Erdoğan’s act of censorship of media exposed by a voice record, draws ire

Prime Minister Recep Tayyip Erdoğan’s alleged interference with a news channel’s reporting by instructing a top manager at the channel to immediately remove a news ticker, an act exposed by a voice recording, has been met with serious criticism from the representatives of political parties.
“It is clear how they [those who govern Turkey] have established a dictatorial regime and how all the media have been placed under oppression,” Nationalist Movement Party (MHP) parliamentary group deputy chairman Yusuf Halaçoğlu said in Parliament on Wednesday.

In the voice recording available on YouTube, Erdoğan gave phone instructions to Fatih Saraç, deputy chairman of the Ciner Media Group, to which the Habertürk news channel belongs, to stop a news ticker in which MHP leader Devlet Bahçeli called on President Abdullah Gül to intervene and decrease the tension during the Gezi Park protests, which rocked the country at the beginning of last summer.

“It is very surprising… There is no need for such things [to be displayed on television],” Erdoğan said to Saraç on June 4, 2013, while on an official visit to Morocco. According to the voice recording, Saraç responded to Erdoğan, who was apparently vexed by the MHP leader’s comment that the president should intervene, thereby sidelining the prime minister, “I will deal with it immediately, sir.”

The voice recordings, apparently revealed on Tuesday night, seemed to show that Erdoğan was closely following, even while abroad, what the Turkish media disclosed to the public. The voice recording of Erdoğan, in which the prime minister allegedly instructed, while the Gezi Park protests were at their peak, a senior official of a television channel to immediately stop running a news ticker that did not appeal to him, has amply demonstrated how far the prime minister goes in his efforts to control the media.

Halaçoğlu played the voice recording in question, which is also available on a website called “Haramzadeler” (those who earn ill-gotten gains according to religious norms), during his speech in Parliament on Wednesday, for all to hear.

According to the wiretapped voice recording, Habertürk’s Saraç, upon the prime minister’s instructions that the ticker conveying Bahçeli’s statement be removed immediately, called someone named Abdullah, who is apparently in charge of the flow of news on the television channel, to tell him to remove the ticker immediately. In his harsh criticism of Erdoğan, Halaçoğlu said the voice recording was proof enough of government censorship in the media.

Another leading MHP official, Şefkat Çetin, a deputy chairman of the party, lashed out at Erdoğan, saying in a statement to Today’s Zaman, “Erdoğan’s attempt to censor the MHP and our leader is […] a black stain on freedom of the press in Turkey.”

In the past couple of years, some prominent figures in the media, mostly columnists, such as Nuray Mert, have, seemingly upon the instructions of the government, lost their jobs, while some, such as Mehmet Altan or Hasan Cemal, felt the need to quit the dailies at which they were columnists.

For Atilla Kart, a deputy from the main opposition Republican People’s Party (CHP), Erdoğan’s interference represents much more than merely an attempt to apply censorship on the media. “This indicates, more than simple interference in the media, the formation of a dictatorial [governing] structure that puts fundamental rights and freedoms in jeopardy,” Kart told Today’s Zaman.

Kart maintained, at a press conference in mid-summer of last year, that Saraç, who is known to have close ties with Erdoğan, acted like a hidden boss of the Ciner Media Group, which, as can be inferred from its broadcasting policy during the Gezi Park protests, strongly supported the government at the expense of protesters.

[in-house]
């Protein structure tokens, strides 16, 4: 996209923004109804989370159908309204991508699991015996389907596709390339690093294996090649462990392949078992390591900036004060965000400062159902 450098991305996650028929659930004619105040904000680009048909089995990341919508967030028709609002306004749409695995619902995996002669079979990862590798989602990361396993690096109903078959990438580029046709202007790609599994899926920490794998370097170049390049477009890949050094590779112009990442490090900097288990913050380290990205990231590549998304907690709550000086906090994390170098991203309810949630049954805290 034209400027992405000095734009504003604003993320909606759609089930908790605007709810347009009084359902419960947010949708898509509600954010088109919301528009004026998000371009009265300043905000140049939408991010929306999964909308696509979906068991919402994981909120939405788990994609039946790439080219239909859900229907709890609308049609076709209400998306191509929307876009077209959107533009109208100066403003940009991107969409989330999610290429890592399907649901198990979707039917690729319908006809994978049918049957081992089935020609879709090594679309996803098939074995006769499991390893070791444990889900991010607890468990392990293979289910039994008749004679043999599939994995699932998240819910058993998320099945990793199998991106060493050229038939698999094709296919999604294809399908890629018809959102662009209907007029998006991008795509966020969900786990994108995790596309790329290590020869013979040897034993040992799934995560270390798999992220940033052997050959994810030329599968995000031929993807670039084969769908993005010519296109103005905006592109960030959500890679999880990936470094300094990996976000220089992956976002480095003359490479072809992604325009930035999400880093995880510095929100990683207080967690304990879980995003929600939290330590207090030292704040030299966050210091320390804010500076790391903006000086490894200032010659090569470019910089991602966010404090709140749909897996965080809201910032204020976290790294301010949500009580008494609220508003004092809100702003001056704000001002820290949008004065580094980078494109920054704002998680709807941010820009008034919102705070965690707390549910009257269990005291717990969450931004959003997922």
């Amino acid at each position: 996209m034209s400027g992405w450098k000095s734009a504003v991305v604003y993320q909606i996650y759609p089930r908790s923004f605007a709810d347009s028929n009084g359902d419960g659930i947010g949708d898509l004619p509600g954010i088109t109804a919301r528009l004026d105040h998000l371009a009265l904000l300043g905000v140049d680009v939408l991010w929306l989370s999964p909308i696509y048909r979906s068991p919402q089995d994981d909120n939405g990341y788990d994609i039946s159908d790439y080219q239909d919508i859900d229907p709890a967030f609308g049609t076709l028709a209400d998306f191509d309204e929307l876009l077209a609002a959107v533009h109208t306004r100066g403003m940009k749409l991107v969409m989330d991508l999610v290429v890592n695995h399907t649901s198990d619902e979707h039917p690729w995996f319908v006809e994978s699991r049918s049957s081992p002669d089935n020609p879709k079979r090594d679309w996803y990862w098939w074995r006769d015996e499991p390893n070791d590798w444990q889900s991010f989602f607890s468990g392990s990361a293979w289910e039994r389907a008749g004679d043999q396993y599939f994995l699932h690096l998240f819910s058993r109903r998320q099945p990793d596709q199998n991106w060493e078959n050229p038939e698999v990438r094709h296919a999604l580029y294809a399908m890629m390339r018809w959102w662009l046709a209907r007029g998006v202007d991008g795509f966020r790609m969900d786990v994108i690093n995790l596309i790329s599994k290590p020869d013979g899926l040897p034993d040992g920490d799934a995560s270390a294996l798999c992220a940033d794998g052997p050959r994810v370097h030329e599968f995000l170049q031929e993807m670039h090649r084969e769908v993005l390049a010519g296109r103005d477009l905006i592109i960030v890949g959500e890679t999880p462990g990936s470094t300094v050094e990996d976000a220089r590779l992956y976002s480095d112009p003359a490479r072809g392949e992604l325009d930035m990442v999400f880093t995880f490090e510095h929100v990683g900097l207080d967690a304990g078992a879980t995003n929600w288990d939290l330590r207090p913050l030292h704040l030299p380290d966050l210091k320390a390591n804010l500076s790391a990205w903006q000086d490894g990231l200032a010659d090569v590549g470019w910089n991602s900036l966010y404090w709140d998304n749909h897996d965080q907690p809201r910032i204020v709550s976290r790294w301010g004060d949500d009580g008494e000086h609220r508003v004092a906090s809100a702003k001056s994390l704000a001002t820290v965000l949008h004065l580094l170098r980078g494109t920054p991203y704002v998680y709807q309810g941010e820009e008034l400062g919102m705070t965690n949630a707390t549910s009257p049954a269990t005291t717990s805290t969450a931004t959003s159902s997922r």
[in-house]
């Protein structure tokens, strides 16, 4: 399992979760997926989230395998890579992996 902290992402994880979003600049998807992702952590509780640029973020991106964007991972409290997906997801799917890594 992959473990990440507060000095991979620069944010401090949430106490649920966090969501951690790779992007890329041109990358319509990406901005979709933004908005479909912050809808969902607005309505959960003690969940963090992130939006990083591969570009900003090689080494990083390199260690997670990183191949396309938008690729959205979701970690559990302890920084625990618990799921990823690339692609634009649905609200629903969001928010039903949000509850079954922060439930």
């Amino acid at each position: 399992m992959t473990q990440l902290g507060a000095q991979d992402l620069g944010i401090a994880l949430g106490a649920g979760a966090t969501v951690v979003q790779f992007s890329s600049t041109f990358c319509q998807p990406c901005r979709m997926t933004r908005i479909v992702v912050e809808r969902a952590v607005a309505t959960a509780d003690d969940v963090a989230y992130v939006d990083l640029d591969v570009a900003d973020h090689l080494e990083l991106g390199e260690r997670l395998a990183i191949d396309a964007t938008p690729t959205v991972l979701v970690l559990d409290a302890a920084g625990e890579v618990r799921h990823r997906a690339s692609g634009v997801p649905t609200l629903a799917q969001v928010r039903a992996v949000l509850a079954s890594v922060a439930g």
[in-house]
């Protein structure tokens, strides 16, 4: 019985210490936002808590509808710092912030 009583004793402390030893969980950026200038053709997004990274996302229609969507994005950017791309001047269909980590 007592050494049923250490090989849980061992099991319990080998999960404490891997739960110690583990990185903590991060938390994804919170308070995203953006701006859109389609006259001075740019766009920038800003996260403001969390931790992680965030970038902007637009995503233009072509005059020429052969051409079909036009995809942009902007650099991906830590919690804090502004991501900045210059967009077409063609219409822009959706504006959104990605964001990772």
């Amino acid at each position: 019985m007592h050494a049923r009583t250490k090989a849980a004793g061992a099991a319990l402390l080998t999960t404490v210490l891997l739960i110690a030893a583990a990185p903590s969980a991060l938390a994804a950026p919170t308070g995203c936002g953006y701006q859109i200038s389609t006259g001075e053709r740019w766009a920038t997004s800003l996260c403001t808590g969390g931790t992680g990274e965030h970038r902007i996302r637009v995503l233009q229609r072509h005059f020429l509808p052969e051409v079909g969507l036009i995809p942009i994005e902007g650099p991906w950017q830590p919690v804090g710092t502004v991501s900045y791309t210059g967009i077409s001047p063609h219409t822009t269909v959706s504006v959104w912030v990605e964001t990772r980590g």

During the conference, Kart also criticized the government for placing people close to itself in top posts in media groups as supervisors to make sure those media outlets broadcast or publish in accordance with the wishes of the government.

A recent report by Freedom House, a US-based nongovernmental organization that conducts research and advocacy on democracy, political freedom and human rights, concluded that the Turkish government has failed to resist the temptation of authoritarianism embedded in the state and has applied strong-arm tactics to suppress the media via intimidation, mass firings, buying off or forcing out media moguls, wiretapping and imprisonment, “which are not acceptable in a democracy.”

Hasip Kaplan, a deputy from the pro-Kurdish Peace and Democracy Party (BDP), maintained that, in reference to Erdoğan’s alleged interference with the Habertürk news channel, all the mainstream media are under threat from the government. “This incident amply demonstrates that press freedom is being trampled on in Turkey,” Kaplan told Today’s Zaman.

In its report titled “Democracy in Crisis: Corruption, Media and Power in Turkey,” released at the end of January, Freedom House called on the Turkish government to recognize that in a democracy, a free press and other independent institutions play a very important role and that the government should cease its threats against journalists, repeal the criminal defamation law and overly broad antiterrorism and criminal organization laws that have been used to jail dozens of journalists and comply with European and international standards in procurement practices in order to reduce the incentive for media owners to curry favor by distorting the news.

The report was prepared after a Freedom House delegation traveled to Turkey in November of last year to meet with journalists, NGOs, business leaders and senior government officials about the “deteriorating state of media freedom in the country.”

The report stated that Erdoğan frequently attacks journalists by name if they write critical commentaries and that journalists have lost their jobs after these public attacks. It also said at least 59 journalists were fired or forced out in retaliation for their coverage of last summer’s Gezi Park protests in İstanbul. With the Dec. 17, 2013 corruption scandal, another string of prominent columnists have been fired.

Referring to a massive purge in the National Police Department and judiciary that came after the breaking of the graft probe in which Erdoğan, his son Bilal Erdoğan and four former Cabinet ministers are also implicated, as revealed by various voice recordings, the report added, “The crisis of democracy in Turkey is not a future problem — it is right here, right now.”

The report also mentioned that editors and reporters from across Turkey’s media had told Freedom House about “angry phone calls from the prime minister’s office after critical stories run, and—long before Gezi—of media owners being told to fire specific reporters. In a growing number of cases, editors and owners are firing reporters preemptively to avoid a confrontation with government officials.”